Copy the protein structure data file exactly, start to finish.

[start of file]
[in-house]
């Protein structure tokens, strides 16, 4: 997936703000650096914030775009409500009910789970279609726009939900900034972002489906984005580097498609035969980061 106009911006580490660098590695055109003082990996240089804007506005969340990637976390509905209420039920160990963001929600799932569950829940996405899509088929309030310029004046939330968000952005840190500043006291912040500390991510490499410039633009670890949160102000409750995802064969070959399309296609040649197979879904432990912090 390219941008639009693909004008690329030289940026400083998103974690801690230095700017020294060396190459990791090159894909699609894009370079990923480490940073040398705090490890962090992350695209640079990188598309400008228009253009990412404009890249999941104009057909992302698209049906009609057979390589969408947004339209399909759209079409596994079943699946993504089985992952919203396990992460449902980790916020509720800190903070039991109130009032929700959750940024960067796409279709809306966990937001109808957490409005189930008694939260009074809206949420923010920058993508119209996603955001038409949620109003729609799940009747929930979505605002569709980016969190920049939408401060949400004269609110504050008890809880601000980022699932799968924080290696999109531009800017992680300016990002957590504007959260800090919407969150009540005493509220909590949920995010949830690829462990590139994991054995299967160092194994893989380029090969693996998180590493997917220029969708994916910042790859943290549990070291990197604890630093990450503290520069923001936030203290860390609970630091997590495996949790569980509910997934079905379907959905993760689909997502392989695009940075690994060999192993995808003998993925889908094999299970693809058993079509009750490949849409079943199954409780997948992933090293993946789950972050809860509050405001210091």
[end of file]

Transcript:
[in-house]
């Protein structure tokens, strides 16, 4: 997936703000650096914030775009409500009910789970279609726009939900900034972002489906984005580097498609035969980061 106009911006580490660098590695055109003082990996240089804007506005969340990637976390509905209420039920160990963001929600799932569950829940996405899509088929309030310029004046939330968000952005840190500043006291912040500390991510490499410039633009670890949160102000409750995802064969070959399309296609040649197979879904432990912090 390219941008639009693909004008690329030289940026400083998103974690801690230095700017020294060396190459990791090159894909699609894009370079990923480490940073040398705090490890962090992350695209640079990188598309400008228009253009990412404009890249999941104009057909992302698209049906009609057979390589969408947004339209399909759209079409596994079943699946993504089985992952919203396990992460449902980790916020509720800190903070039991109130009032929700959750940024960067796409279709809306966990937001109808957490409005189930008694939260009074809206949420923010920058993508119209996603955001038409949620109003729609799940009747929930979505605002569709980016969190920049939408401060949400004269609110504050008890809880601000980022699932799968924080290696999109531009800017992680300016990002957590504007959260800090919407969150009540005493509220909590949920995010949830690829462990590139994991054995299967160092194994893989380029090969693996998180590493997917220029969708994916910042790859943290549990070291990197604890630093990450503290520069923001936030203290860390609970630091997590495996949790569980509910997934079905379907959905993760689909997502392989695009940075690994060999192993995808003998993925889908094999299970693809058993079509009750490949849409079943199954409780997948992933090293993946789950972050809860509050405001210091």